From the Editor-in-Chief
The world was recently captivated by the nuptials of the young royals William and Kate, and while the ceremony was replete with traditional pomp, the nature of their relationship and public personae indicate a society that has changed from that of their forbears. Throughout the broadcast, we saw live video feeds of royal-watchers from around the world.
Within days of this historic event, Canadians also experienced elements of historical déjà vu when the electorate sealed the fate of certain political parties. Most significant was the resulting dramatic shift in dominance and roles, not to mention the unprecedented youthful representation in some jurisdictions. Not only did technology support the rapid tabulation of results, but posed a potential threat to the integrity of the process. The Internet and, in particular, the use of social networking tools such as Twitter, threatened to expose early results from closed polls prematurely. This possibility prompted immediate censure and threats of punitive action. The response of those would-be tweeters to the promise of reprisal were even more telling of a changed society.
The story of what the election results will mean for Canada over the next five years remains to be told, but suffice to say the country will likely look very different. Among the most important determinations will be the future of healthcare after 2014. In anticipation of the certain debate and discourse on this topic, the editors at Longwoods will be looking to spark discussion and will be inviting your points of view in the near future.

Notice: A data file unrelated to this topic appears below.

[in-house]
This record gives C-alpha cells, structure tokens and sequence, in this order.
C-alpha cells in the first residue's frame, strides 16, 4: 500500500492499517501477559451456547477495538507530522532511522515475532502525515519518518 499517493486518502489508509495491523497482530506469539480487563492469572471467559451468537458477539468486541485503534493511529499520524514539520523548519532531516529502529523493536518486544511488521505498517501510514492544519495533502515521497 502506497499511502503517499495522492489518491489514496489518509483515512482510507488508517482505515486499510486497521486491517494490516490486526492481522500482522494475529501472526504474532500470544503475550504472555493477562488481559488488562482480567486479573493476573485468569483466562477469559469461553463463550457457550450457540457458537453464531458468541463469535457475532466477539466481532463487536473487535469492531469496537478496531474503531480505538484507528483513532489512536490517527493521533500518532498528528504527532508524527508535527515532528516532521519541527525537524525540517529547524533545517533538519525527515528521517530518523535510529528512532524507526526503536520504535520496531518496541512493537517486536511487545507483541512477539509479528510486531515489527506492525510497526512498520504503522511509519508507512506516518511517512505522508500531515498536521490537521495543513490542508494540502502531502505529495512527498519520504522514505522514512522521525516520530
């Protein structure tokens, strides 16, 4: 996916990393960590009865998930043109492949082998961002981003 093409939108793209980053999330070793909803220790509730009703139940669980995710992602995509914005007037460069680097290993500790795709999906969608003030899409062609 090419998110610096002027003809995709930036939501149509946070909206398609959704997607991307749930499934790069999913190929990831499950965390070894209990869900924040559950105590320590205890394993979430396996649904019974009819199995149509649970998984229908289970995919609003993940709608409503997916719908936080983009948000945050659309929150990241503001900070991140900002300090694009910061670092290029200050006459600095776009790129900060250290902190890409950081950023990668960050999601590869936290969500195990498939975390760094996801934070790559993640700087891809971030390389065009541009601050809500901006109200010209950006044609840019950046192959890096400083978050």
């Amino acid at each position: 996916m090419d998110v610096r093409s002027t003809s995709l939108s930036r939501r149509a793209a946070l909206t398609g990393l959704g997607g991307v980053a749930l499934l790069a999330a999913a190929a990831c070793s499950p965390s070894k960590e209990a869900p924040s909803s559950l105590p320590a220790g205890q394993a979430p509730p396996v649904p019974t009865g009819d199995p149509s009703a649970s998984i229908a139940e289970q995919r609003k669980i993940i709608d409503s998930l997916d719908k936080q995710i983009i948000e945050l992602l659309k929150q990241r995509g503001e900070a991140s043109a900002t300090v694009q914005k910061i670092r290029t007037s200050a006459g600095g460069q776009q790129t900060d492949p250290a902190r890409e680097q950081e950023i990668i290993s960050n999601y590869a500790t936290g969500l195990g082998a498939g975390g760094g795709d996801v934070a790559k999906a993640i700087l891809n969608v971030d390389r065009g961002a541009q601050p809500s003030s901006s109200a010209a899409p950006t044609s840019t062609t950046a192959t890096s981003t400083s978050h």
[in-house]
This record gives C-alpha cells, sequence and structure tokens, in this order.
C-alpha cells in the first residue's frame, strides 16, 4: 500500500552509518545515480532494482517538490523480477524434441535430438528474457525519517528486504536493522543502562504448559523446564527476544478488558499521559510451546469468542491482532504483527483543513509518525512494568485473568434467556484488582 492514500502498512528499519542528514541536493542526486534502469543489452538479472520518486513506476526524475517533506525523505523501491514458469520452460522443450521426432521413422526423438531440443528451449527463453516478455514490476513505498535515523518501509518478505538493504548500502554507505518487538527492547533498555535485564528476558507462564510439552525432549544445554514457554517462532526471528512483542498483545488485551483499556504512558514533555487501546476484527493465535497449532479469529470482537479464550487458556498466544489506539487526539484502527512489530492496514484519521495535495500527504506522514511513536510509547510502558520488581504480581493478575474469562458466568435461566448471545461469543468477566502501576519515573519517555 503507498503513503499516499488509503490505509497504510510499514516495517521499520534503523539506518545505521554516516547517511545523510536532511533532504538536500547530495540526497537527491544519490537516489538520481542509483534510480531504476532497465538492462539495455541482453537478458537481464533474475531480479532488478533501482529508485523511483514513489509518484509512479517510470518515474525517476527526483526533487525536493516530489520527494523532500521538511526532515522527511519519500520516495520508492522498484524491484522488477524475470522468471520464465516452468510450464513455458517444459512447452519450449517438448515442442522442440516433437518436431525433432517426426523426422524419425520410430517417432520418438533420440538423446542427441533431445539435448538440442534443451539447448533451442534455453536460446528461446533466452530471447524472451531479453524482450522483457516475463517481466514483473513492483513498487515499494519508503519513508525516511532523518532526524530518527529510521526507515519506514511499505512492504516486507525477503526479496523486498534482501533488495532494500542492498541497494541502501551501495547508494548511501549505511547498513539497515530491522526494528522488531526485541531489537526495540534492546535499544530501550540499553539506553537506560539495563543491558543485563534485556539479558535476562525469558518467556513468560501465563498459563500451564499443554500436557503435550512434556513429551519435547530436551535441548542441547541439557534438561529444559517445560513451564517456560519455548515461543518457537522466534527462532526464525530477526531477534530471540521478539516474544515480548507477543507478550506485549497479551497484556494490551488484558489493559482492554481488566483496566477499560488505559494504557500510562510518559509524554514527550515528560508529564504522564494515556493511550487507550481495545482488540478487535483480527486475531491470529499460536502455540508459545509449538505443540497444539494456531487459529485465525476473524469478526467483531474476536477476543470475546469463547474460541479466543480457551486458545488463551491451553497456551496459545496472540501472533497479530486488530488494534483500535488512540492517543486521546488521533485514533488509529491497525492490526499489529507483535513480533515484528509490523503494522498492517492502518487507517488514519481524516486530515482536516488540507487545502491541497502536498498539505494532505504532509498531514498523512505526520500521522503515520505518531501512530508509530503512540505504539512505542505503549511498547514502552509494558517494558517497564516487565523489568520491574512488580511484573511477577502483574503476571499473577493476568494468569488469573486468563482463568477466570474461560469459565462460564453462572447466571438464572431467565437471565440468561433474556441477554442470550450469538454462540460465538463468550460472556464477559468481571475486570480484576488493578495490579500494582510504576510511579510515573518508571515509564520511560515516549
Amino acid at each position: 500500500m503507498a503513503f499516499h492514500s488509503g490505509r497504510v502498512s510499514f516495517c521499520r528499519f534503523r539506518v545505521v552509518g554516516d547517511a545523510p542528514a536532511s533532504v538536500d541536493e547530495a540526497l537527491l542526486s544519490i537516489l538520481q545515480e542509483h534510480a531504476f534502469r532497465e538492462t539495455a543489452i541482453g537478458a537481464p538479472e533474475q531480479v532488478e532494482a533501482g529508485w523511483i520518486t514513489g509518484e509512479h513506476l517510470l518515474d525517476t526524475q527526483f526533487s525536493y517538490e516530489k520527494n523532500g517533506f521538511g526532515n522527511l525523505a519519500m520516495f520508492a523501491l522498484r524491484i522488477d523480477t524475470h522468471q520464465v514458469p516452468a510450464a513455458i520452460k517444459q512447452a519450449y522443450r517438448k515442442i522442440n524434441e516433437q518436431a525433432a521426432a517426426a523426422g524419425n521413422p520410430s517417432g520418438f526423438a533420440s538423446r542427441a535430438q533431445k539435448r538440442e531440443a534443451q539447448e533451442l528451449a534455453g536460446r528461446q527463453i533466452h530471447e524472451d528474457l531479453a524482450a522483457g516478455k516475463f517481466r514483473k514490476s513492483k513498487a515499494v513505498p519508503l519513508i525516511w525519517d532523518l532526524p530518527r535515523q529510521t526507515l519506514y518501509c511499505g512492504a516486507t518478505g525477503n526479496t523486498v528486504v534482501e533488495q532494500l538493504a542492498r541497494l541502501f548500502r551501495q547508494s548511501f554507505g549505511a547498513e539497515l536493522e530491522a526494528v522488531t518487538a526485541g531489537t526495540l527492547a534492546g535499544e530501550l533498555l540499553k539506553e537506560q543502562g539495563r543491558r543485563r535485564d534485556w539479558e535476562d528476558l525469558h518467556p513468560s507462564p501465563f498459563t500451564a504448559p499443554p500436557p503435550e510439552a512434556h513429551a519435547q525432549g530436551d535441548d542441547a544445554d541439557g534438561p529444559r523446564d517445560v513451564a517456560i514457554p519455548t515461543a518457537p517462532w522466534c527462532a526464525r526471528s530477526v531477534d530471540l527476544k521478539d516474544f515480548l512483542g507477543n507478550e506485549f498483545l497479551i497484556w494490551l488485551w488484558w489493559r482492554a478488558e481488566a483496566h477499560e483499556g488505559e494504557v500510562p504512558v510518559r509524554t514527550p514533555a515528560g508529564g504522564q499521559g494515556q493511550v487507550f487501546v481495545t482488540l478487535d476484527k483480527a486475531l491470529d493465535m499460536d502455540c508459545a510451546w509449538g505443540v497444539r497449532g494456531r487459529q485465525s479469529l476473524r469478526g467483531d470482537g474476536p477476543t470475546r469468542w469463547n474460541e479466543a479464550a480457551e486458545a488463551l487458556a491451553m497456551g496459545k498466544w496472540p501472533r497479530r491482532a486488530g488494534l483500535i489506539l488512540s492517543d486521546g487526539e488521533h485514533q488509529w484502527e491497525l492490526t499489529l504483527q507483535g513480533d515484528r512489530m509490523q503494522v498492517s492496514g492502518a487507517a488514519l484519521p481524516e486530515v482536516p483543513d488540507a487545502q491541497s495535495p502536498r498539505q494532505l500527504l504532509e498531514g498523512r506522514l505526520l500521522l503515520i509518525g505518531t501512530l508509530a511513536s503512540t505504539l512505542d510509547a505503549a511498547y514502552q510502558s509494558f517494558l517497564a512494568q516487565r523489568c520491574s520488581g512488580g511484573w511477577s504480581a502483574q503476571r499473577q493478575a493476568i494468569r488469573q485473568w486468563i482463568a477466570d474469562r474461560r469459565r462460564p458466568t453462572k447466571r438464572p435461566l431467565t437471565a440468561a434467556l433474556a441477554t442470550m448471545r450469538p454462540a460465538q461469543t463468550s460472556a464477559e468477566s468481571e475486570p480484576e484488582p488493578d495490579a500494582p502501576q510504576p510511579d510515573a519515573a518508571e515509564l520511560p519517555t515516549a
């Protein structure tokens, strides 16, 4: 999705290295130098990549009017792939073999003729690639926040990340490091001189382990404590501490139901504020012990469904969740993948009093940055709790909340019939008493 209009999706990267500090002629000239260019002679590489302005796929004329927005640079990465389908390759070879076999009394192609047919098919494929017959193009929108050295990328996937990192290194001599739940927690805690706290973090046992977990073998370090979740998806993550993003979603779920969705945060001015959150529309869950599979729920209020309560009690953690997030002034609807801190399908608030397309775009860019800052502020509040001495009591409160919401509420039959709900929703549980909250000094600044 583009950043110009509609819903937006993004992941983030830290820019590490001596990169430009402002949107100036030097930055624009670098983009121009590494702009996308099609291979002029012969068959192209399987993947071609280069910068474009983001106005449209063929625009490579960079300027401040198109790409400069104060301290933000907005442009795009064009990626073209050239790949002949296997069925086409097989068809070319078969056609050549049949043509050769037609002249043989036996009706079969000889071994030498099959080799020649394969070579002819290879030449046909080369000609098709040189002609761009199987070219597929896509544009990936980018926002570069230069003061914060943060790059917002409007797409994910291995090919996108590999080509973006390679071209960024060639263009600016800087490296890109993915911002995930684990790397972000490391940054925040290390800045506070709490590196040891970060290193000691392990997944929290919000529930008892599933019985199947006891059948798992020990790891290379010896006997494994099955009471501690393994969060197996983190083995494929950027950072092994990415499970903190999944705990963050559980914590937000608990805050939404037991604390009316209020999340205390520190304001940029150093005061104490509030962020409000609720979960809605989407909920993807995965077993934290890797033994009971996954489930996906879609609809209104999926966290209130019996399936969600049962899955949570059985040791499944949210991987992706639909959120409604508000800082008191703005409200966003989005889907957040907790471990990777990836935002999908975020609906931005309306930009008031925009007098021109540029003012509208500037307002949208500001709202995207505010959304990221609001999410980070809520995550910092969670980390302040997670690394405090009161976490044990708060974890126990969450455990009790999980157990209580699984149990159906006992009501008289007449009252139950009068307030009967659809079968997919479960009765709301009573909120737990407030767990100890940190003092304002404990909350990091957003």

Whether the global fixation on the royal wedding, the civil revolution in Egypt, unrest in other parts of world or the rapidity with which national election outcomes became irrefutable, these events are manifestations of how society and roles are in constant evolution.
Marshall McLuhan's (1968) concept of the "global village" has steadfastly taken hold. Citizen engagement may or may not be directly correlated to the ubiquity of technology, but people worldwide are assuming their rights, demanding democracy and transparency, and in Canada, are becoming vocal about the disbursement of public funds for healthcare and other social services. We need to consider how such debate will change the work of nurses, our leadership responsibilities and the landscape of healthcare delivery in this country.